... was open, and a number of carriages full of ladies were drawing up and setting down. Gus kept his hands in his pockets—trousers were worn very full then, with large tucks, and pigeon-holes for your boots, or Bluchers, to come through (the fashionables wore boots, but we chaps in the ...
— The History of Samuel Titmarsh - and the Great Hoggarty Diamond • William Makepeace Thackeray

... on, for I was so far from being loyal, that I was ready to run any risk sooner than lose the little cargo we had of a dozen brandy-kegs, and about the same number of packages; but there seemed not the slightest prospect of our getting off, unless we happened to be unobserved in the darkness. However, I pulled on, and keeping off to the right, we had the satisfaction of seeing the revenue boat row straight on, ...
— Begumbagh - A Tale of the Indian Mutiny • George Manville Fenn

... of transcendentalists did not accept the teaching of Kant in its original purity; but mixed with it a number of other imported products, that in no way appertain to it. Thoreau was an American sansculotte, a believer in the natural man; Ripley was mainly a socialist; Margaret Fuller was one of the earliest leaders in woman's rights; Alcott was a Neo-Platonist, ...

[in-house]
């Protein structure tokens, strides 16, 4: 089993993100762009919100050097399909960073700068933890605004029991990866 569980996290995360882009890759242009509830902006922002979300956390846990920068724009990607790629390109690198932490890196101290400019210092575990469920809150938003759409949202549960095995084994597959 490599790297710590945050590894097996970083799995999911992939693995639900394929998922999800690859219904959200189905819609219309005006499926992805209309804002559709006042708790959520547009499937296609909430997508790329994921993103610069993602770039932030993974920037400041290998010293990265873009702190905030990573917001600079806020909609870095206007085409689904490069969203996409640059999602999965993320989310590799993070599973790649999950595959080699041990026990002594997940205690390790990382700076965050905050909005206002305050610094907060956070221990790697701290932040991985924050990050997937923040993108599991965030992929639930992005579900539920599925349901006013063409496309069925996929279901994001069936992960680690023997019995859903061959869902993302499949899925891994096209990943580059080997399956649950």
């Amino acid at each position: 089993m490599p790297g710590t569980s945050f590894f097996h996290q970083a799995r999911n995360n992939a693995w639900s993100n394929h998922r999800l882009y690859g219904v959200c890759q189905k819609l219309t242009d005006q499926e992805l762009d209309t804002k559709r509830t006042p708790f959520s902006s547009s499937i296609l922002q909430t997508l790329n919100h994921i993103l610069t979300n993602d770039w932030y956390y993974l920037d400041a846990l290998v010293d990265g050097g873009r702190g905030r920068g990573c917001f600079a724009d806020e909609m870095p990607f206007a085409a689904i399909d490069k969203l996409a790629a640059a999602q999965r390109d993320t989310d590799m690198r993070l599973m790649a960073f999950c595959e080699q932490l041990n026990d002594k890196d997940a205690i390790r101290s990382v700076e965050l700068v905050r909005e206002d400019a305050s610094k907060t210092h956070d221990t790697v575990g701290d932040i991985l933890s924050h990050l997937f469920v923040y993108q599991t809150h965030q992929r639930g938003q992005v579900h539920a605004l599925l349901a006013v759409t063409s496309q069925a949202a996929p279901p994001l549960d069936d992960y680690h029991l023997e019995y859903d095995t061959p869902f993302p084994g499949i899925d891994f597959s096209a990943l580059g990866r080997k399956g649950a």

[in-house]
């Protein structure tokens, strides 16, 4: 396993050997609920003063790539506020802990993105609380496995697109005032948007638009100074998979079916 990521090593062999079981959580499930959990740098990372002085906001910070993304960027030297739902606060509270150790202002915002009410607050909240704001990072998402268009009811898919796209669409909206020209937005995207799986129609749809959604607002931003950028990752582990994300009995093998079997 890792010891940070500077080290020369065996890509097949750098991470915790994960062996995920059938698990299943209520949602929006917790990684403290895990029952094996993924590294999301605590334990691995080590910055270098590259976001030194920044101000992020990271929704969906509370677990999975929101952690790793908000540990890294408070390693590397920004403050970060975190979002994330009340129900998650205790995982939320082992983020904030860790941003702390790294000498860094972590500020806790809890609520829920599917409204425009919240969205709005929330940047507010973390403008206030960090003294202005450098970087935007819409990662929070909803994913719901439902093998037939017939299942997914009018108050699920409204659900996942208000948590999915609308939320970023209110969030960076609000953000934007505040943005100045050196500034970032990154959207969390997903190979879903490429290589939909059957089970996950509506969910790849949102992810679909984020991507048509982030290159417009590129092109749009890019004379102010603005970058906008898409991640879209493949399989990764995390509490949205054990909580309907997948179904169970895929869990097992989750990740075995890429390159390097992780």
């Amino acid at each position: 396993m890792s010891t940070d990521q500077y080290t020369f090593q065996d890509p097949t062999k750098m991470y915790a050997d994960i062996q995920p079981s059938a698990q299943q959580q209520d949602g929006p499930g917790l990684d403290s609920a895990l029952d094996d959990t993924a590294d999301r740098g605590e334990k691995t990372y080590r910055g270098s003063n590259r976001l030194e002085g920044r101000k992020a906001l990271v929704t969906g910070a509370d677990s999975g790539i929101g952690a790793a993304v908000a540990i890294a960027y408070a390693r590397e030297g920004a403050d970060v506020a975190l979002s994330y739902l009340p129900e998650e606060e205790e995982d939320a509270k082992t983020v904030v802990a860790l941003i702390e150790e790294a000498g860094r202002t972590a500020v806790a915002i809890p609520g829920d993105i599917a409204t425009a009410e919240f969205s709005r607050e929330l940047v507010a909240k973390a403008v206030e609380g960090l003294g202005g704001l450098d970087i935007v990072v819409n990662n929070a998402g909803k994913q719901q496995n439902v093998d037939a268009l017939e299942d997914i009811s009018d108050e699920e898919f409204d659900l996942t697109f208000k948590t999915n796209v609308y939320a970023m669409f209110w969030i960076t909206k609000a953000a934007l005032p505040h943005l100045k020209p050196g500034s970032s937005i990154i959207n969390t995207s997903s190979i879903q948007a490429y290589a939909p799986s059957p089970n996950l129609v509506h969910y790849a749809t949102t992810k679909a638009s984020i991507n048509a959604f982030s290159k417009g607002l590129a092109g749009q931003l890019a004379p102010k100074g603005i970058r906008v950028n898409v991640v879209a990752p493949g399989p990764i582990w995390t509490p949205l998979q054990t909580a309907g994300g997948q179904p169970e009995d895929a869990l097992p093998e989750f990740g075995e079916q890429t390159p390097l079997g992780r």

— The Life and Genius of Nathaniel Hawthorne • Frank Preston Stearns

... of Browning's Christmas Eve and Easter Day." The only observation I need make upon this review—which was merely intended as introductory to a fuller estimate of the poem, to appear in an ensuing number of "The Germ"—is that it exemplifies that profound cultus of Robert Browning which, commenced by Dante Rossetti, had permeated the whole of the Praeraphaelite Brotherhood, and formed, not less than some other ideas, a bond of union among them. It will be ...
— The Germ - Thoughts towards Nature in Poetry, Literature and Art • Various